Why Introductions Matter Is a New Post I did at the BMJ
13 Sep, 16 | by BMJ
The other day, I was invited to give a seminar on interprofessional teamwork to a group of residents and attendees at a prestigious university medical center in Europe. The first thing people did when they trooped into the room was introduce themselves to me. Since there were about 25 people in the room, no one really expected me to remember their names. But each and every one of them went through the drill.
These introductions did more than convey instrumental information about who we all were and what roles we had. At the most fundamental level, what people are doing when they acknowledge a stranger walking down a street or shake the hand of a person whom they have just met is create a psychologically—not to mention physically—safe environment. Read More
Another blog post on how low people will stoop to deny veterans excellent care.
In Defense of Art in VA Hospitals
Conservatives are mad about spending government money on art, but it provides real medical benefits.
by Suzanne Gordon September 13, 2016 6:00 AM Politics Courtesy of Veterans Affairs
The Veterans Health Administration (VHA) has taken a lot of heat lately about using money to purchase art for its hospitals and other facilities. Last week, Gail Collins, in a column in the New York Times, joined in the pile-on. While Collins defended the VHA and opposed its privatization, writing that veterans “are satisfied” with its services and that “the care is in many cases excellent,” she couldn’t resist a jab at the VHA for spending $670,000 on two sculptures that were placed in a blind rehabilitation center. Her conclusion? “Veterans healthcare for everybody! But maybe with less art.”
The issue of spending on art first emerged last year when Congressman Jeff Miller (R. FLA) , Chairman of the House Veterans Affairs, a … Continue reading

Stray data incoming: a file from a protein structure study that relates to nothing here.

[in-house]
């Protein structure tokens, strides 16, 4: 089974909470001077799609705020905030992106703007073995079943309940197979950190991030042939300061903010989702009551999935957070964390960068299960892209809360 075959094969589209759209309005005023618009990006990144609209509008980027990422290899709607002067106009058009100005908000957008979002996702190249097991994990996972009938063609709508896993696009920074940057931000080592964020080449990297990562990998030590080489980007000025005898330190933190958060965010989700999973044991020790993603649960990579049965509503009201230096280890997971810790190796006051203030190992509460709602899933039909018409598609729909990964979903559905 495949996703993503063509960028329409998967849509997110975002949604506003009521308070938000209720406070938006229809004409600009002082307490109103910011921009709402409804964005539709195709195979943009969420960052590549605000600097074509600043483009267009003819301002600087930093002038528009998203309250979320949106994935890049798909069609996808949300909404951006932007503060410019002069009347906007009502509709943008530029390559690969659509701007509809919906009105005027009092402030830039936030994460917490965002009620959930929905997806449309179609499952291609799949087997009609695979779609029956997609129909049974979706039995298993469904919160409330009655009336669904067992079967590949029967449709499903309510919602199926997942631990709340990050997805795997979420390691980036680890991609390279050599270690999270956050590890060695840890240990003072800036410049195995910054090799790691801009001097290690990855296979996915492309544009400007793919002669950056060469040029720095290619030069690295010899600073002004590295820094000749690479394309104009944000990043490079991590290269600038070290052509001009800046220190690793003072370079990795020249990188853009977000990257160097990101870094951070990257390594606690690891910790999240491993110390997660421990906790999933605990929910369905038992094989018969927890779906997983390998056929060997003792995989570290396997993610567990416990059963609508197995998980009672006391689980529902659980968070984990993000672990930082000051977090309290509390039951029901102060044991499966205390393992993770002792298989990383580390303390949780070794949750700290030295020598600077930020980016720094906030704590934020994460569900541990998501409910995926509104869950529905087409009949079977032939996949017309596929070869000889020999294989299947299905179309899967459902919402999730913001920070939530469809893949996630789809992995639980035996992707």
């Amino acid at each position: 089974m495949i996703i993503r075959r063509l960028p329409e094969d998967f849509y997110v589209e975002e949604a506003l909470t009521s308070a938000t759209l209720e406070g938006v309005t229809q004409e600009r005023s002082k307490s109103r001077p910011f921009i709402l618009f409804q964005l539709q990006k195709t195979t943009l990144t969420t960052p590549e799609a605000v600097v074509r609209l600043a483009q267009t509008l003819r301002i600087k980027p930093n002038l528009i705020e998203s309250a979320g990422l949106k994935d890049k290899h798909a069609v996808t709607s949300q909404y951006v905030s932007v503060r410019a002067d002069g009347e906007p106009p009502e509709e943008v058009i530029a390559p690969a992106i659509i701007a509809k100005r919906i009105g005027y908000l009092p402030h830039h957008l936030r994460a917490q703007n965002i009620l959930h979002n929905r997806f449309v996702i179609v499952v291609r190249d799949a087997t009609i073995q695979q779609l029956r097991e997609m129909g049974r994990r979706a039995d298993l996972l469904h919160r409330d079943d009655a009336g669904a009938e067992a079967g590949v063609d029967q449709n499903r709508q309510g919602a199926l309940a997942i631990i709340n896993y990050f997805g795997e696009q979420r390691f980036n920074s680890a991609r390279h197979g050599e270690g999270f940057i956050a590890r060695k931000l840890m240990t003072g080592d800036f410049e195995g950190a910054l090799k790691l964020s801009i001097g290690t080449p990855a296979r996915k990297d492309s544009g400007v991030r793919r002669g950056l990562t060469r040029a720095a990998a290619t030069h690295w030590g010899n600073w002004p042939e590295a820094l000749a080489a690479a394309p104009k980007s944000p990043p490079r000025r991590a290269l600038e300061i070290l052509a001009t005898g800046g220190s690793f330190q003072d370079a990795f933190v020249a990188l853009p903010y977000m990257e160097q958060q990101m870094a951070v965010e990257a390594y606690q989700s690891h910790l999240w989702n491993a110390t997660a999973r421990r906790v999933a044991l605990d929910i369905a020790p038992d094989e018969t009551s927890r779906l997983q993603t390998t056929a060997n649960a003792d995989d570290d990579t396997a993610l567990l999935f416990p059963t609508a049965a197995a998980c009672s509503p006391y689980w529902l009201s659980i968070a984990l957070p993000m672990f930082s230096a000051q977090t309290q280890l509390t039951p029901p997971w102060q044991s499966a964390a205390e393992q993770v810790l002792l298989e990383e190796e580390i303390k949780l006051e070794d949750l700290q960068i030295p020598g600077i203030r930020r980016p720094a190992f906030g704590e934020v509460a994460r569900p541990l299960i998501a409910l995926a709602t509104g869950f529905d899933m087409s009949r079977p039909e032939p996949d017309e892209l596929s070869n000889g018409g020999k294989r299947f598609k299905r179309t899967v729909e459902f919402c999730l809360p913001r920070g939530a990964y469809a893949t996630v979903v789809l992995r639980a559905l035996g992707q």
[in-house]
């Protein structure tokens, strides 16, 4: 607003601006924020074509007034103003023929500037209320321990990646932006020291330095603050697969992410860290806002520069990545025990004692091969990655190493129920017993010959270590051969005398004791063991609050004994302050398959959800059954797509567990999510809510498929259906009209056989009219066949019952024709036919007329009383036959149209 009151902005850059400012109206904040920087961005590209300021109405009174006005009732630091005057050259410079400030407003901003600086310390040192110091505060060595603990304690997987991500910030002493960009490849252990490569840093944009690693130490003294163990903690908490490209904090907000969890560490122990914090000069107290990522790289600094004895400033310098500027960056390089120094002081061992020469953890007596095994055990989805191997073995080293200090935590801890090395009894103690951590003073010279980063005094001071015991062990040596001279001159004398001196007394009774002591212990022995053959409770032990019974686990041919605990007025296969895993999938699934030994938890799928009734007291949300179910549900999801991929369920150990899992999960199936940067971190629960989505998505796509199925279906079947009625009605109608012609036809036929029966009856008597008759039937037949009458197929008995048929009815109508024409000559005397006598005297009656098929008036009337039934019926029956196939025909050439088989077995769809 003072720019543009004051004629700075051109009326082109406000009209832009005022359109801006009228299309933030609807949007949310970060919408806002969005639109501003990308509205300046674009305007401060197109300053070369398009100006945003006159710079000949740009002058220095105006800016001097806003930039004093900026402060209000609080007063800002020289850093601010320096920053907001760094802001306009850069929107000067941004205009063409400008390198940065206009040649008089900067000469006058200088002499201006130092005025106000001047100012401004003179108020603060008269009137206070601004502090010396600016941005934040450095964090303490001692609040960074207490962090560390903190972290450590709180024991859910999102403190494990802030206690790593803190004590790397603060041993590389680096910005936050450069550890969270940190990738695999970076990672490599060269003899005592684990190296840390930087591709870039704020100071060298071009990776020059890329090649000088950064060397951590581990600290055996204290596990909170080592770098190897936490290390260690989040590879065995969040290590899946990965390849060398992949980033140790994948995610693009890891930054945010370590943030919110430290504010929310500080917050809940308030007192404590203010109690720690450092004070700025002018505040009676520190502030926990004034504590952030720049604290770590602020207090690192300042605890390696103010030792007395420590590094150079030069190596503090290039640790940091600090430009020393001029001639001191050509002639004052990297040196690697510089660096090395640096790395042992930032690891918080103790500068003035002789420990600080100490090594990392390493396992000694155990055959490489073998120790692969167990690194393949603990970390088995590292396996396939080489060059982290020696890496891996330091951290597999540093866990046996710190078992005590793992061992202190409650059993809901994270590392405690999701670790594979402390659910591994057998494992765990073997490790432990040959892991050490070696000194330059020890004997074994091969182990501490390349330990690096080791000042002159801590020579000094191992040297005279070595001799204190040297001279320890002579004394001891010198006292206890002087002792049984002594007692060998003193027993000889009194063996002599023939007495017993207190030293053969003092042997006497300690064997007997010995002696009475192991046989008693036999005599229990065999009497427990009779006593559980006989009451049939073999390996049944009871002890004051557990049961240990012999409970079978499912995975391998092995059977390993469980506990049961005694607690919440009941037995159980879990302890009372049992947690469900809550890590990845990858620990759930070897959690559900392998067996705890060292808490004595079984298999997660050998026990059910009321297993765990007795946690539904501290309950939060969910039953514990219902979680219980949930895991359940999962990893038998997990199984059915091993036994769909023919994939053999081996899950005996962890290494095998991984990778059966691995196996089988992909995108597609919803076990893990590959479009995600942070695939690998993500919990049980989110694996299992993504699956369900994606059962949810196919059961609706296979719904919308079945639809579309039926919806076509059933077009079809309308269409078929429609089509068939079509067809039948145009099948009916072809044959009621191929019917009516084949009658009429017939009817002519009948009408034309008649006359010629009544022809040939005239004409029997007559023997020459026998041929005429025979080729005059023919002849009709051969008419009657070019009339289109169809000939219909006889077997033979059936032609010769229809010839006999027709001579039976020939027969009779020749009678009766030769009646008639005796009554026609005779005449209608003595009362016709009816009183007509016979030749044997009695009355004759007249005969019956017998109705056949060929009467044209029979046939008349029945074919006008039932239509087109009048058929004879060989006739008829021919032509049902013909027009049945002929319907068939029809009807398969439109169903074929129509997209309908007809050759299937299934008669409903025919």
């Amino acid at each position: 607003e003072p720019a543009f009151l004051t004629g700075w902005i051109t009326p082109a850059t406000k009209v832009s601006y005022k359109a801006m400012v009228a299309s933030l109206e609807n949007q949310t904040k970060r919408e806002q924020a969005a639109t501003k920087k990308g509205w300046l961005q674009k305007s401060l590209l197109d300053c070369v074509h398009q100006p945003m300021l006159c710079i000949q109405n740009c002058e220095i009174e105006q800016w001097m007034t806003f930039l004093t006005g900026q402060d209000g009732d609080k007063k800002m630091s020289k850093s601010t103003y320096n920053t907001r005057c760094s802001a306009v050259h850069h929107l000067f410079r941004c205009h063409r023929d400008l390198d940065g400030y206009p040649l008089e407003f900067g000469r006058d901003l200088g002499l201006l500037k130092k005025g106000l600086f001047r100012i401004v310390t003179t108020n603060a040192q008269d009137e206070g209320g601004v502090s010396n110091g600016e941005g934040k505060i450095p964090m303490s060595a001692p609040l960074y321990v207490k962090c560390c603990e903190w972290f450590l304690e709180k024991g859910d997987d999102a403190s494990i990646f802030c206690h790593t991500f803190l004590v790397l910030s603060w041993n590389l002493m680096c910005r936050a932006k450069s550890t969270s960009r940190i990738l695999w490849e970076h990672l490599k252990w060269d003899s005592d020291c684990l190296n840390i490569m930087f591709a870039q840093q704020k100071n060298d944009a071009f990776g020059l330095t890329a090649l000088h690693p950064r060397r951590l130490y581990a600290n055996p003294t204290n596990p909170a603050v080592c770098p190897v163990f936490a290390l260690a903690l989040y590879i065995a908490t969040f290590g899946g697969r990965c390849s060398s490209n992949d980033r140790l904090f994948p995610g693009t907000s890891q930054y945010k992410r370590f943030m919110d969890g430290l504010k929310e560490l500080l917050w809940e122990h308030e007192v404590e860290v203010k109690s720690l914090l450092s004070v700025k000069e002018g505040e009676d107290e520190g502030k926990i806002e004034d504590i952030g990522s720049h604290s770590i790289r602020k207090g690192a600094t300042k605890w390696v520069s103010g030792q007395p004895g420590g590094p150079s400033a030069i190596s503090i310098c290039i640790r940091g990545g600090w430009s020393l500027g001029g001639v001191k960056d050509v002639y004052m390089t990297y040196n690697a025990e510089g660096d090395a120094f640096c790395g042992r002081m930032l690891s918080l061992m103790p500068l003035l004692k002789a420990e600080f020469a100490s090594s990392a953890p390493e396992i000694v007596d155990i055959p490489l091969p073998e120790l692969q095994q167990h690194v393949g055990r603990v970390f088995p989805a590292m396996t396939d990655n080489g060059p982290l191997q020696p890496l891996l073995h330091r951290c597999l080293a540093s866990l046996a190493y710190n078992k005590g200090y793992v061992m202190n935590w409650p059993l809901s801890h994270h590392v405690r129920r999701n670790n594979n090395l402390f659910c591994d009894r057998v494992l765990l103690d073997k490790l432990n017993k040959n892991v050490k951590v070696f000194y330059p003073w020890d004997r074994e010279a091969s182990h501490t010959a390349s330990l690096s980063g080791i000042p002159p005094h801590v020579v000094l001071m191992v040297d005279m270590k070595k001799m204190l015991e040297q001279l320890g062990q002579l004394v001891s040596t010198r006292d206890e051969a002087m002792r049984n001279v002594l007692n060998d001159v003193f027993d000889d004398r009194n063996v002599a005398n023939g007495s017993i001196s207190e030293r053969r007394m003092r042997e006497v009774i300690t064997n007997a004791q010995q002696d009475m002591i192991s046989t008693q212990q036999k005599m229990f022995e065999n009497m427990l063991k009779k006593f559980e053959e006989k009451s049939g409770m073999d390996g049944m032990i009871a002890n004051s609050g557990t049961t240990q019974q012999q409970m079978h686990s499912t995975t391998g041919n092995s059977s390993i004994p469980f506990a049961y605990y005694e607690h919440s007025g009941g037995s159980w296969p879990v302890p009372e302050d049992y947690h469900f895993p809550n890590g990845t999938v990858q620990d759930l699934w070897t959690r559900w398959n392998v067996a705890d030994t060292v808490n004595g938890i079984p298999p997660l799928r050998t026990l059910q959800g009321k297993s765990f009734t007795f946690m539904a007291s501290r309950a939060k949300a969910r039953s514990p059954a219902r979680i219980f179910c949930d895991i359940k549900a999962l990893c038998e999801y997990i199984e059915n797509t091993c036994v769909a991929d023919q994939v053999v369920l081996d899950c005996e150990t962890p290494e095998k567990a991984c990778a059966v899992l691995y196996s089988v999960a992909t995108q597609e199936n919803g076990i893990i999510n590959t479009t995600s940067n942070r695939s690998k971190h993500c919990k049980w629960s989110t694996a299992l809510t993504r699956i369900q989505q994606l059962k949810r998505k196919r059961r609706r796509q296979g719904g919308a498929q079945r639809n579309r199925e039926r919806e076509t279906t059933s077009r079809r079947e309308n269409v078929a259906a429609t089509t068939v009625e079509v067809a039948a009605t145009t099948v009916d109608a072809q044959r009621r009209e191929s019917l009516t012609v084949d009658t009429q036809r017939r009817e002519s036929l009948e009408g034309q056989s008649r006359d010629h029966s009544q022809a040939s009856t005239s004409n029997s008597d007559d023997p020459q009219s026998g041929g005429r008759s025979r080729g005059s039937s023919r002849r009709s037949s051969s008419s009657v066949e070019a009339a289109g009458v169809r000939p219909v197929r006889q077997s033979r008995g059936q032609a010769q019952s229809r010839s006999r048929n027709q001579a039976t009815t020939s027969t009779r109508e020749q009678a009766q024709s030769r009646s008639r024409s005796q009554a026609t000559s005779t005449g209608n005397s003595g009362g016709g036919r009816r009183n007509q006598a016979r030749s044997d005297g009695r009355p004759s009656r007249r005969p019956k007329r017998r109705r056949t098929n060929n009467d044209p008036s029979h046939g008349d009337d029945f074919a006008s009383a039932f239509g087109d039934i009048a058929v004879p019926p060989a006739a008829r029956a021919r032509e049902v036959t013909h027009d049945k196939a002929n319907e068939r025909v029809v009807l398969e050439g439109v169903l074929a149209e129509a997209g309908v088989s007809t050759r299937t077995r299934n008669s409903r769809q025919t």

New blog post at the American Prospect
Tapped: The Prospect Group Blog
Not a single veterans service organizations was asked to speak last week at the House Veterans Affairs Committee’s hearing on the final recommendations of the VA Commission on Care, though such groups represent millions of former military personnel.
Also noticeably absent from the witness list was Vietnam veteran Michael Blecker, executive director of the San Francisco veterans group Swords to Plowshares, who served on the Commission on Care, and who dissented from its final report. Blecker objected that the commission’s leading recommendation—the creation of a so-called VHA Health System network of private sector care providers—could fatally weaken veterans’ health care. Read More
Renaud Piarroux’s OpEd on the UN cholera coverup in Haiti just appeared in the New York Times. To read much more about this travesty read Ralph Frerich’s Deadly River, which I had the honor of editing at Cornell University Press.
The U.N.’s Responsibility in Haiti’s Cholera Crisis
Cholera patients received treatment at the St. Nicholas Hospital in St.-Marc, in 2010. Credit Dieu Nalio Chery/Associated Press
Marseille, France In late 2010, the Haitian government asked me to investigate a cholera outbreak that struck that autumn following the arrival of a United Nations peacekeeping unit. It quickly became evident that some of the peacekeepers, who had been rotating through Haiti as part of a mission started in 2004 to provide security and stability, had introduced cholera from Nepal, where the disease had been flourishing.
By scrutinizing the most affected areas and using maps to trace the disease, I demonstrated how the … Continue reading
by Suzanne Gordon on September 6, 2016
It is Tuesday afternoon, at three o’clock and four unlikely students of “mindfulness meditation” are relearning how to breathe. Instruction in being more mindful is everywhere these days, particularly in the Bay Area. So I could have been sitting through a similar training in Berkeley with a group of 60-something women with crinkling faces, flowing gray hair, and a history of New Age enthusiasms. Or I could have been on Valencia Street in San Francisco, epicenter of that city’s techie take-over, where whiz kids in their twenties and thirties are coping with long hours in Silicon Valley at a studio with a website called stressreductionatwork.com.
The 12-week mindfulness training I am attending takes place in a distinctly different setting, however. It’s held in a corner conference room in Building Number 8, the Behavioral Health Building, at The San Francisco VA Health Care System at Fort Miley and led by clinical psychologist Susanna Fryer and psychology intern Ian Ramsey. The group of veterans in their fifties and sixties who’ve come … Continue reading